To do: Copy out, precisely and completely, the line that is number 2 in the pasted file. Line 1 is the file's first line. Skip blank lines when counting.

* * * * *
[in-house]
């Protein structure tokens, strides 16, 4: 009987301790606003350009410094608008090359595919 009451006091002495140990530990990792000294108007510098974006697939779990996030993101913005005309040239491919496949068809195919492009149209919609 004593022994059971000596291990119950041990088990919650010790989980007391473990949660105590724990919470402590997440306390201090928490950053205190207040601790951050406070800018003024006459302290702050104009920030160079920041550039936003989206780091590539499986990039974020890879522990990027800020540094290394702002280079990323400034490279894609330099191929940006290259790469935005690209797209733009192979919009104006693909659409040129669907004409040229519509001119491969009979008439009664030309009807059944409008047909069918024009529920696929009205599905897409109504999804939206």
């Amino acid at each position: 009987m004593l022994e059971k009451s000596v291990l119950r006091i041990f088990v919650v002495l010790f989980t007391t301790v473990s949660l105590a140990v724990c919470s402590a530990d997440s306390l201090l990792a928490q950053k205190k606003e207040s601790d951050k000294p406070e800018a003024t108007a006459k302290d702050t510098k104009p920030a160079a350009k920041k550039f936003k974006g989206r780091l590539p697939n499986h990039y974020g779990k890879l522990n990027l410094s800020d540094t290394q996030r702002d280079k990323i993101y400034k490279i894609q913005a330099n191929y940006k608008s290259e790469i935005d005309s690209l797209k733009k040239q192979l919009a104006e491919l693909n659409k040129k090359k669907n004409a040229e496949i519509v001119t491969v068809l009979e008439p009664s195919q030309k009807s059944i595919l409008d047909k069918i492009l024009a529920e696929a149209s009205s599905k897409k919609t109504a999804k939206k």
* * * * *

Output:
């Protein structure tokens, strides 16, 4: 009987301790606003350009410094608008090359595919 009451006091002495140990530990990792000294108007510098974006697939779990996030993101913005005309040239491919496949068809195919492009149209919609 004593022994059971000596291990119950041990088990919650010790989980007391473990949660105590724990919470402590997440306390201090928490950053205190207040601790951050406070800018003024006459302290702050104009920030160079920041550039936003989206780091590539499986990039974020890879522990990027800020540094290394702002280079990323400034490279894609330099191929940006290259790469935005690209797209733009192979919009104006693909659409040129669907004409040229519509001119491969009979008439009664030309009807059944409008047909069918024009529920696929009205599905897409109504999804939206």